Supreme Court to rule on whether drug-sniffing dogs violate 4th Amendment
WASHINGTON — The US Supreme Court agreed Friday to hear a case to determine whether the use of police dogs sniffing for drugs outside homes is a violation of the constitutional rights of the residents.
The case involves a Miami homeowner accused of growing marijuana in his house, who contends the dog’s sniffing on his porch was the same as an illegal “search” of his home.
The Fourth Amendment requires police to present evidence to a judge that a crime has occurred, then obtain a warrant before they can search a home.
Miami-Dade police had no search warrant before Franky the dog signaled to his handler that he detected marijuana at the home of Joelis Jardines in December 2006.
Instead, they used Franky’s signal of sitting down as the primary evidence to obtain a warrant.
A subsequent police search found 179 marijuana plants in a hydroponic lab in the house. Jardines was arrested as he tried to flee out the back door.
The trial judge dismissed the evidence against Jardines, saying it was obtained through illegal search and seizure. A state appeals court reversed the ruling and reinstated marijuana charges against Jardines.
The Florida Supreme Court threw out the case again last April, saying lax restrictions on use of police dogs could lead to widespread abuse of homeowners’ privacy.
“There is simply nothing to prevent (police) agents from applying the procedure in an arbitrary or discriminatory manner, or based on whim and fancy, at the home of any citizen,” the Florida Supreme Court majority opinion said.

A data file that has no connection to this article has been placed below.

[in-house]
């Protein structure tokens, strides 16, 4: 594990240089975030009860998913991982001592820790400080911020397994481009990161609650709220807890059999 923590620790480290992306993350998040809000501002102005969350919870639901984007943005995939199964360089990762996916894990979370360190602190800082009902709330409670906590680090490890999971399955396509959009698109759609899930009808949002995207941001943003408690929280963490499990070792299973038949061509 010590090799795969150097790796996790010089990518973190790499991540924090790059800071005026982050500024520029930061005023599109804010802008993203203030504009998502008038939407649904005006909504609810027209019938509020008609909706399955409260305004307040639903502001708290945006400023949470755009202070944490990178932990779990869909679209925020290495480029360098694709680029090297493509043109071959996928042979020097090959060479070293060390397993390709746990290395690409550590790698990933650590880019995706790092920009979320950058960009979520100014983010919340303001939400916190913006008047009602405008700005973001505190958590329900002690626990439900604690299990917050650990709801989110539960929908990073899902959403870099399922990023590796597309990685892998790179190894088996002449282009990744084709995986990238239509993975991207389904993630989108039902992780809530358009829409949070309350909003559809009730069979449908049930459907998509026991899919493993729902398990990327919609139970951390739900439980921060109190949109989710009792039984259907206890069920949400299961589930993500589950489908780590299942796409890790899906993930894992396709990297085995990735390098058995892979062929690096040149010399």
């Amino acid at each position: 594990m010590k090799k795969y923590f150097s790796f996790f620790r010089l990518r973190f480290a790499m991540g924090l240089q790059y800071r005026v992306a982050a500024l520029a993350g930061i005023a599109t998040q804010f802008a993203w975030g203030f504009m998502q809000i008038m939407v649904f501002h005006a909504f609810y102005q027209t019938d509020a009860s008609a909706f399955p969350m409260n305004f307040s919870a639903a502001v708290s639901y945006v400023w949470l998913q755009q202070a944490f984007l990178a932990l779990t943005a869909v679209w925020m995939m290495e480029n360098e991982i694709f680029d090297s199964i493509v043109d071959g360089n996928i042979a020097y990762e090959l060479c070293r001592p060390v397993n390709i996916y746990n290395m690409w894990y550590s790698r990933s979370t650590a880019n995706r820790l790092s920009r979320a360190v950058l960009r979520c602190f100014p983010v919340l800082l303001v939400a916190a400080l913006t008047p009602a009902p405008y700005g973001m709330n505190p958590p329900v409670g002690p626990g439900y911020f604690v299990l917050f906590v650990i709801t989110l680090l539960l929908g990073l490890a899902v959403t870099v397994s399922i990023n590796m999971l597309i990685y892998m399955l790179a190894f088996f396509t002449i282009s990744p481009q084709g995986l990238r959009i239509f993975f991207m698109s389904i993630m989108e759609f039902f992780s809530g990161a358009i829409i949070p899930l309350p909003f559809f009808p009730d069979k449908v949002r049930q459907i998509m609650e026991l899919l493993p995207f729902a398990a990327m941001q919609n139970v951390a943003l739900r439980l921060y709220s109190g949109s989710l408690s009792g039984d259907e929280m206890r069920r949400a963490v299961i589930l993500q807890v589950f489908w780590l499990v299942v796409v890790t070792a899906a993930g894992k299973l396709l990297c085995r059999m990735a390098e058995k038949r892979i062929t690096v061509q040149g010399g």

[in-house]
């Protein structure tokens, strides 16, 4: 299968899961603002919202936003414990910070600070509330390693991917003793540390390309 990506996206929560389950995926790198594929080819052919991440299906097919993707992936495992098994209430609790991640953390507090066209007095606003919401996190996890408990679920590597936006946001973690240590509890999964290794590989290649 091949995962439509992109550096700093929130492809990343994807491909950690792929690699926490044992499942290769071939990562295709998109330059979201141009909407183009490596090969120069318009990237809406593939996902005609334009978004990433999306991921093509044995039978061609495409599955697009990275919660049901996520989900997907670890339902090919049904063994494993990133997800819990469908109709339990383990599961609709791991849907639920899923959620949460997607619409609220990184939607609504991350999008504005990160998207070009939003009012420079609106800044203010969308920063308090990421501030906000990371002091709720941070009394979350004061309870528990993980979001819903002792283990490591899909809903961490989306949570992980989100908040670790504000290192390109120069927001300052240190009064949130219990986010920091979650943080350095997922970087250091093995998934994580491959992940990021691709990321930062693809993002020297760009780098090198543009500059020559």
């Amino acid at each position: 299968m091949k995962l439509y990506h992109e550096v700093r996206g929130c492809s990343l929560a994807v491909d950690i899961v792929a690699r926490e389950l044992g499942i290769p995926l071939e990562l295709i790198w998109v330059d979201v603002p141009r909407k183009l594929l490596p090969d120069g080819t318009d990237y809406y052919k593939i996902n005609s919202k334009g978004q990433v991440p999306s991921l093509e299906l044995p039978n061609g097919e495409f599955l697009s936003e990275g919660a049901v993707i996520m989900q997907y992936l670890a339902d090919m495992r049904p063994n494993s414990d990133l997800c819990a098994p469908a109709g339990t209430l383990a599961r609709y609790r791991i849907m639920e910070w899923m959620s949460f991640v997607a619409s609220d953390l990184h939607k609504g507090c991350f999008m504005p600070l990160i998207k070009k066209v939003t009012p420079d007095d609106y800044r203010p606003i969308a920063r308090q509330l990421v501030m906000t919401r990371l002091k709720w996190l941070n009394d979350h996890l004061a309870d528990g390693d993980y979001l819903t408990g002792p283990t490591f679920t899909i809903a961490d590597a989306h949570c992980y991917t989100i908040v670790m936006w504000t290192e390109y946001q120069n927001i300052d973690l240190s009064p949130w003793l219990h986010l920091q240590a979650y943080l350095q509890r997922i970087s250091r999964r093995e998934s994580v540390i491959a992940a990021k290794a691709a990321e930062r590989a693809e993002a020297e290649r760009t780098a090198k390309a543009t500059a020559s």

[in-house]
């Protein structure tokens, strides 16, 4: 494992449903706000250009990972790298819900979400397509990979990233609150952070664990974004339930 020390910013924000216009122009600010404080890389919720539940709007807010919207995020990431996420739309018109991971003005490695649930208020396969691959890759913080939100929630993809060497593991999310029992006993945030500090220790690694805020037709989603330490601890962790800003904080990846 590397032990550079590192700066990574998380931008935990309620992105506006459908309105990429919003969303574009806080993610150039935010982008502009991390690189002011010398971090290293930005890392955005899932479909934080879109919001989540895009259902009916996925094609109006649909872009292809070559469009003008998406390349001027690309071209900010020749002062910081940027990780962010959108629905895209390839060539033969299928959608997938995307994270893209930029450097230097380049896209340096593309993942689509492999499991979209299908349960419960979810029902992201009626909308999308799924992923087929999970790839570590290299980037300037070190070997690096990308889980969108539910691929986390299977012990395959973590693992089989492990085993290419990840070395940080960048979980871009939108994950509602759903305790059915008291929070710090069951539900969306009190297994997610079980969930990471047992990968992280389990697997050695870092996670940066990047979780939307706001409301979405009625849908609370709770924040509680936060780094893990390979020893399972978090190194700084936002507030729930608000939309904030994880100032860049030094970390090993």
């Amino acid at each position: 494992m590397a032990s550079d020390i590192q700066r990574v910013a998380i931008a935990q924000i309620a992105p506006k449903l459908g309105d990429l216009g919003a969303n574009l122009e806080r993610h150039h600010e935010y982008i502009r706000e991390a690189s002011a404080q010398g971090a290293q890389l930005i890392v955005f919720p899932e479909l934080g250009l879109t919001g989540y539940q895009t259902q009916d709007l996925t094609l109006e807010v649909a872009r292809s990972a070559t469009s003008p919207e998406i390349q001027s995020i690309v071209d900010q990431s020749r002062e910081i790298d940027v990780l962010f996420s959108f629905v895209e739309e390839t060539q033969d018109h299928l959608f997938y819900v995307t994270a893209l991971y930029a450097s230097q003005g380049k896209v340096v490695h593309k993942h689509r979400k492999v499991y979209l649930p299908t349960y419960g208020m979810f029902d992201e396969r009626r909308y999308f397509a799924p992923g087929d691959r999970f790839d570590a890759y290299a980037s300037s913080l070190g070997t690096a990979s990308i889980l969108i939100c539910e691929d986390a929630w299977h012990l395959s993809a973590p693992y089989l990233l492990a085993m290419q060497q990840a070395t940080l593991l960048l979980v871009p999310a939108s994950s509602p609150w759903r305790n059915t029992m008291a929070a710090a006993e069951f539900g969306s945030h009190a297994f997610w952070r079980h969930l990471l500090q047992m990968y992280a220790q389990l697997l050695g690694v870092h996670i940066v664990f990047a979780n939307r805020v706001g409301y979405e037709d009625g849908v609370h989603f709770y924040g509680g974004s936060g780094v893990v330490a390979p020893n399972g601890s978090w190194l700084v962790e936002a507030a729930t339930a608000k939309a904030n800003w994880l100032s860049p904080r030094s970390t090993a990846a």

Florida Attorney General Pam Bondi appealed to the US Supreme Court.
Bondi argues in her legal filings that a dog breathing air outside a home is not the same as a search.
She also says a ruling that deprives police of using drug-sniffing dogs to gather evidence would seriously interfere with law enforcement.
“And most importantly, the Florida Supreme Court’s decision strips law enforcement of an irreplaceable tool in detecting those who grow marijuana in their living rooms; construct meth labs in their kitchens; hide bodies in their basements; or make bombs in their garages,” Bondi’s petition says.
“Dogs can detect all these activities by the simple act of breathing.”
Eighteen states and the territory of Guam filed briefs to support Bondi’s petition.
The Supreme Court has traditionally held that homes are entitled to greater privacy rights than public spaces or automobiles when police use dogs to search for illegal activity.
The justices are likely to issue a ruling by June.
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U.S. Navy photo by Mass Communication Specialist 1st Class Peter D. Lawlor [Public domain], via Wikimedia Commons